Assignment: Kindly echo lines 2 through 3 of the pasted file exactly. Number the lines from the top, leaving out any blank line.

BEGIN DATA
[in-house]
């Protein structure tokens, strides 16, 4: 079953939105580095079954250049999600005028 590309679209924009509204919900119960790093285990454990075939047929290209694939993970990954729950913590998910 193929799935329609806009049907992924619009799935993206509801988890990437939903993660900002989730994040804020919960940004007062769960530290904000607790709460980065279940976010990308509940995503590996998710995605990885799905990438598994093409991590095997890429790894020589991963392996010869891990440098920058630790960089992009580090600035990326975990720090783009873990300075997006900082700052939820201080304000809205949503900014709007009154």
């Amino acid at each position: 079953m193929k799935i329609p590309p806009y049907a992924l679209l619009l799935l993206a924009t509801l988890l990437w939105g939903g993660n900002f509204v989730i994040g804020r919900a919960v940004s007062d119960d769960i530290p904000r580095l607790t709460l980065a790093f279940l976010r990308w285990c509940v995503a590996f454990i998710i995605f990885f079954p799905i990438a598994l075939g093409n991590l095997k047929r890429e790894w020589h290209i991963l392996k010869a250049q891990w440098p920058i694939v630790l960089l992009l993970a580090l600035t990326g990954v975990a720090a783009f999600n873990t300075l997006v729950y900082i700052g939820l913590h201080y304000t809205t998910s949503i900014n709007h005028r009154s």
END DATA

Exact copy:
């Protein structure tokens, strides 16, 4: 079953939105580095079954250049999600005028 590309679209924009509204919900119960790093285990454990075939047929290209694939993970990954729950913590998910 193929799935329609806009049907992924619009799935993206509801988890990437939903993660900002989730994040804020919960940004007062769960530290904000607790709460980065279940976010990308509940995503590996998710995605990885799905990438598994093409991590095997890429790894020589991963392996010869891990440098920058630790960089992009580090600035990326975990720090783009873990300075997006900082700052939820201080304000809205949503900014709007009154």
């Amino acid at each position: 079953m193929k799935i329609p590309p806009y049907a992924l679209l619009l799935l993206a924009t509801l988890l990437w939105g939903g993660n900002f509204v989730i994040g804020r919900a919960v940004s007062d119960d769960i530290p904000r580095l607790t709460l980065a790093f279940l976010r990308w285990c509940v995503a590996f454990i998710i995605f990885f079954p799905i990438a598994l075939g093409n991590l095997k047929r890429e790894w020589h290209i991963l392996k010869a250049q891990w440098p920058i694939v630790l960089l992009l993970a580090l600035t990326g990954v975990a720090a783009f999600n873990t300075l997006v729950y900082i700052g939820l913590h201080y304000t809205t998910s949503i900014n709007h005028r009154s």